For decades, good manufacturing jobs allowed workers to own homes and cars, take nice family vacations, satisfy their health care needs, send children to college and retire with financial security.
The importance of this group -- the manufacturing middle class -- to the United States has been immeasurable. Manufacturing jobs created a vision of American life that led immigrants around the world to our shores. At Kennametal Inc., I have personally witnessed the American dream become a reality for many of our employees.
As the middle class began to shift from manufacturing to service, the U.S. economy and the middle class began to experience a steady but sharp decline. According to the Congressional Budget Office, manufacturing GDP dropped 40 percent from 1980 to 2007. After-tax income for the middle 60 percent of Americans fell 7 percent during the same time period. Manufacturers were challenged to comply with noncompetitive tax codes and policies, and forced to make the decision to remain competitive or go under, which essentially put the manufacturing middle class out of business.
Contrast this trend with a regression analysis performed by our data research team, which found every one point increase in manufacturing activity translates to 0.4 percent growth in middle class income. The absence of this powerful, positive link has contributed to the financial pressure on the middle class during the last several years. Yet it is also part of how we must once again restore the vision and the reality of a strong manufacturing middle class.
The economy today is obviously different from a generation ago. Yet, if the middle class is to rise again, American manufacturing must also rebound. The challenge is no longer about numbers. It is about perception and overcoming it.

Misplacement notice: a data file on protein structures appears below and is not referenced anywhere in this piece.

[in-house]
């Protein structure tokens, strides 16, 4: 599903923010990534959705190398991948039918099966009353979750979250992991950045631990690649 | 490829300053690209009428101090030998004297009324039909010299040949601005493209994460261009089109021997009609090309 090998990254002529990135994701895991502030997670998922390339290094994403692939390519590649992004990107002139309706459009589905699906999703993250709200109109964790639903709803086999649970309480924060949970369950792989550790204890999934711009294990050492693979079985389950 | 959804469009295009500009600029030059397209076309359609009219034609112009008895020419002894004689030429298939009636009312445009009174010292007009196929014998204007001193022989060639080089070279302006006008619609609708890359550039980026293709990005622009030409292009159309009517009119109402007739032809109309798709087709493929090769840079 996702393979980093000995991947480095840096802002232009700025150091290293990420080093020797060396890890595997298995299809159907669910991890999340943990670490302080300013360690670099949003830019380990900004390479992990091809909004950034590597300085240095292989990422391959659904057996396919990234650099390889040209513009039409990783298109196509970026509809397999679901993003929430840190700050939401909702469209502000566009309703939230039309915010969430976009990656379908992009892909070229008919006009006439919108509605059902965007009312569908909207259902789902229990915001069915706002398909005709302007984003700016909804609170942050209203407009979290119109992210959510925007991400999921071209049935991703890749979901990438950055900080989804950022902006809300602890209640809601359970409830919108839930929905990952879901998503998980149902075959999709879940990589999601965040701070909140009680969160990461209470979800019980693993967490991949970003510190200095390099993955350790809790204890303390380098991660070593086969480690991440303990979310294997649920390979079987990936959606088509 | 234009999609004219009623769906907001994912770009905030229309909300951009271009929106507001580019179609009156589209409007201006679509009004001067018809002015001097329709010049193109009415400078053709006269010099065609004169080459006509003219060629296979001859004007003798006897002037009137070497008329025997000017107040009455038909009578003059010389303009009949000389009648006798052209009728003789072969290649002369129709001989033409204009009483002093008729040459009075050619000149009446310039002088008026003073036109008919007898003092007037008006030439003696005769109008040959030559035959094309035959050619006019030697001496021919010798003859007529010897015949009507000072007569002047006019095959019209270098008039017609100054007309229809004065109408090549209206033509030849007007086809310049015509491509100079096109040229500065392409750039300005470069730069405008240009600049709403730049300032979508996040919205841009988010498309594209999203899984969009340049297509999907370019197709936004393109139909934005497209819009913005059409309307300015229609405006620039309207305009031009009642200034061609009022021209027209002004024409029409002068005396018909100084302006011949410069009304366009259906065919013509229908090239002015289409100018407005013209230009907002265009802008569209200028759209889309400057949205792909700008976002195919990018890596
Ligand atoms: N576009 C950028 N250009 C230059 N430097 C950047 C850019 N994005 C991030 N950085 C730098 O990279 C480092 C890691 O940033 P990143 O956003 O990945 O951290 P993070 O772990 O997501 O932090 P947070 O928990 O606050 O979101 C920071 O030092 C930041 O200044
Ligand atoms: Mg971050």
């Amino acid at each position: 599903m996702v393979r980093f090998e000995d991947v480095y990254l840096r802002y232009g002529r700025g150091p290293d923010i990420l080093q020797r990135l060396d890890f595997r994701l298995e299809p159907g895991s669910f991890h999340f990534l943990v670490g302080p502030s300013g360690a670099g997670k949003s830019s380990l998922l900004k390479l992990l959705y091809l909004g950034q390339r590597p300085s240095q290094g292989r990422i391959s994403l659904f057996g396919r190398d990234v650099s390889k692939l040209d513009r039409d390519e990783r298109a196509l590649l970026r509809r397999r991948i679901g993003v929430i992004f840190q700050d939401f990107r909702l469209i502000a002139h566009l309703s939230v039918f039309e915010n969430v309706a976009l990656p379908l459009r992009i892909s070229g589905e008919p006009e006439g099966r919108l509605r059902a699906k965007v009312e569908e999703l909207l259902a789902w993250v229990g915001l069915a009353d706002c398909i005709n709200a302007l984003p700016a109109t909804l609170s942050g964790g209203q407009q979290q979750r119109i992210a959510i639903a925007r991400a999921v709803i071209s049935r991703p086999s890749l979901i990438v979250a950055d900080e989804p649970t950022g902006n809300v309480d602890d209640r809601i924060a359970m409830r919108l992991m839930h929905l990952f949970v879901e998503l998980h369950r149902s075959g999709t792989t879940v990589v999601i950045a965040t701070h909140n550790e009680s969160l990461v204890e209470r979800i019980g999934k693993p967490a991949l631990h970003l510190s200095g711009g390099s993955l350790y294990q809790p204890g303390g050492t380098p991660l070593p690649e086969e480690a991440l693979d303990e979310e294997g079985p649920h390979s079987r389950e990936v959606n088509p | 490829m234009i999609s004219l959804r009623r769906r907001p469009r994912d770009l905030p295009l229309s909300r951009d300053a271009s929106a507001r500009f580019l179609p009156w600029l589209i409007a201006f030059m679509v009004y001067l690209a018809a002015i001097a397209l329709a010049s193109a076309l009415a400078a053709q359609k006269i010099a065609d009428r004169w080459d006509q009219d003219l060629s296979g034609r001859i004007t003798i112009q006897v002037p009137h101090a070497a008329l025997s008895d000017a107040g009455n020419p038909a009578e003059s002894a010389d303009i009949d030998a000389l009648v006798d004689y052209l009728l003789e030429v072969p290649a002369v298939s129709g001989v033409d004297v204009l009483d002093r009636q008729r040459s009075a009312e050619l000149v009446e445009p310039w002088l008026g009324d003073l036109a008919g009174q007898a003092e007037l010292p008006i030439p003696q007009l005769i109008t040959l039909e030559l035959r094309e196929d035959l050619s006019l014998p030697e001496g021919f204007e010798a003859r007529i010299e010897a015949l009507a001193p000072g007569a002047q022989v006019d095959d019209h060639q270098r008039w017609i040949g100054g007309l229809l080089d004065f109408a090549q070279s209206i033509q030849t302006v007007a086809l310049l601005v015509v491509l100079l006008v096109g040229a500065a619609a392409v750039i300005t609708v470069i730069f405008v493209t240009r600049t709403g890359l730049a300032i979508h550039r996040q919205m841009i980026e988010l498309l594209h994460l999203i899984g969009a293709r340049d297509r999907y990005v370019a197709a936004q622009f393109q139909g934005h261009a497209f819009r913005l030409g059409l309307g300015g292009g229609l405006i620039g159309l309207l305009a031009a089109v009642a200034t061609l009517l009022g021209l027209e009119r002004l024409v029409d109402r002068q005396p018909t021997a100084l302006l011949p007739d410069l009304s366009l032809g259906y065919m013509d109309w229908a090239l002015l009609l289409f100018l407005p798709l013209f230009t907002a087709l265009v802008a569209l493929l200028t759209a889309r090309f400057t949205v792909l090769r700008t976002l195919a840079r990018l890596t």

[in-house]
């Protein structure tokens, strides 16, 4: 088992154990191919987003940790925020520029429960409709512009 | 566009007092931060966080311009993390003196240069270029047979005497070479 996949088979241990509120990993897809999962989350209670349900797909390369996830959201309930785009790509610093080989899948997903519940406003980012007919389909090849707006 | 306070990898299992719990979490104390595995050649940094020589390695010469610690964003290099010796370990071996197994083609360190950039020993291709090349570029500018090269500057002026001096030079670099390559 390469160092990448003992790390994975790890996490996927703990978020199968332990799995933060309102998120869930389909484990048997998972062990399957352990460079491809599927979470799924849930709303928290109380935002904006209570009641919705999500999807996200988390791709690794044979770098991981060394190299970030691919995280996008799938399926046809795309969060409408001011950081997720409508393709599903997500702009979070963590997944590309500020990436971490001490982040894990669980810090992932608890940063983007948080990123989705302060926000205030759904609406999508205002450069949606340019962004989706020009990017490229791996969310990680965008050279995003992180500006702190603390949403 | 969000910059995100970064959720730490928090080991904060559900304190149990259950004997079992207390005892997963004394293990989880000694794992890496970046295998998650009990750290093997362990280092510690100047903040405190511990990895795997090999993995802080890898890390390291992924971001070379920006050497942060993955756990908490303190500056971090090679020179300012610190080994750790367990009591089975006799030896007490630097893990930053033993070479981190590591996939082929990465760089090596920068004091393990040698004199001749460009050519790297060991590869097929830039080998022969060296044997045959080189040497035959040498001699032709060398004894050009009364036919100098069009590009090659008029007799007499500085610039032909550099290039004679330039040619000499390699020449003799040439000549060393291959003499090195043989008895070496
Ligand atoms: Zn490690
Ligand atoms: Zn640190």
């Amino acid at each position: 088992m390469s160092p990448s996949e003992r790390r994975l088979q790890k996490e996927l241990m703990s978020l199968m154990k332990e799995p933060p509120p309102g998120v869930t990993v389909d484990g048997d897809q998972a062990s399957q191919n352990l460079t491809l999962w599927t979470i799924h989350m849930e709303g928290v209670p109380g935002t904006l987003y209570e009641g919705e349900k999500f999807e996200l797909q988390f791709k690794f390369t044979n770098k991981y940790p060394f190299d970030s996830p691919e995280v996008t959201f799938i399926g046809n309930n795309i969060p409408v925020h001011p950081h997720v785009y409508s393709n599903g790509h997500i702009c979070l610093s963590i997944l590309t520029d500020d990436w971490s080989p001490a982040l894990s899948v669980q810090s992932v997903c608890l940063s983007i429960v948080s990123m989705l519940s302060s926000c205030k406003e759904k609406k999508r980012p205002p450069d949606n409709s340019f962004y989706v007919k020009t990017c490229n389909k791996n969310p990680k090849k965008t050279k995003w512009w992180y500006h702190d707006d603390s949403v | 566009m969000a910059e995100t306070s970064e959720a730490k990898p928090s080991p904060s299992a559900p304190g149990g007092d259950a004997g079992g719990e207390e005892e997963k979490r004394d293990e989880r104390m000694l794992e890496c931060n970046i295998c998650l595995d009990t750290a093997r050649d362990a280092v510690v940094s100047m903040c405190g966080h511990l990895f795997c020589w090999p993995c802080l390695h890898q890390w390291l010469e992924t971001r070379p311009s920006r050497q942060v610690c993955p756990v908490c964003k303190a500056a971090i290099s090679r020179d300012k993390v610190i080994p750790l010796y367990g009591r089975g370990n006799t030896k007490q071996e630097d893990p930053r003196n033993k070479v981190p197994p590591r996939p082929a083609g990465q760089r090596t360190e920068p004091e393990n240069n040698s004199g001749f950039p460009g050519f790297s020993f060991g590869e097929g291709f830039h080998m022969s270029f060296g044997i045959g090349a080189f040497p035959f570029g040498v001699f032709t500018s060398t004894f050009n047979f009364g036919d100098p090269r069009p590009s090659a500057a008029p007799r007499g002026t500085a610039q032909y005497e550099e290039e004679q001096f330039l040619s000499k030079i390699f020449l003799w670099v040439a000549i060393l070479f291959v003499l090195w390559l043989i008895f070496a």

Today, manufacturing is alive and well in this country, leading the economic recovery. We see it every day at Kennametal, which sits on the front-end of the supply line as a global leader in innovative custom and standard wear-resistant solutions for demanding environments.
Right now, nearly 1 million U.S. manufacturing jobs are unfilled, including hundreds at Kennametal. Recent economic forecasts from the Manufacturers Alliance for Productivity and Innovation predict manufacturing production will significantly outpace the overall economy and grow 3.4 percent this year, adding another 170,000 jobs along the way.
At the same time, the National Association of Manufacturers estimates reveal that nearly 2.7 million manufacturing workers will retire in the next decade and demand for skilled labor will increase. The problem isn't the availability of jobs, but rather the ability to find skilled workers to fill these jobs.
As the last large publicly traded company in our industry still headquartered in the U.S., we recognize training the next generation of American workers is critical to remaining competitive and rebuilding the middle class. We do our part to offer unique educational and training opportunities to current and prospective employees that continue to evolve, but we also understand it will not solve all of our industry's problems.
Regulations place American manufacturers at a 20 percent competitive disadvantage compared with our nine largest trading partners. We need to examine tax rate, tax credit and tax code solutions to help bridge that gap.
It's time to reintroduce manufacturing to the middle class. It will require common sense and the combined efforts of industry, education and government to make it happen.
A prosperous middle class doesn't result from economic growth -- it drives economic growth, and recapturing the American dream starts with the manufacturing middle class.bizopinion
Carlos M. Cardoso is chairman, president and CEO of Latrobe-based manufacturer Kennametal Inc. He is chairman of The Manufacturers Alliance/MAPI and chair of the Pennsylvania Governor's Manufacturing Council. Follow him on Twitter at @CarlosMCardoso. First Published June 30, 2012 12:00 AM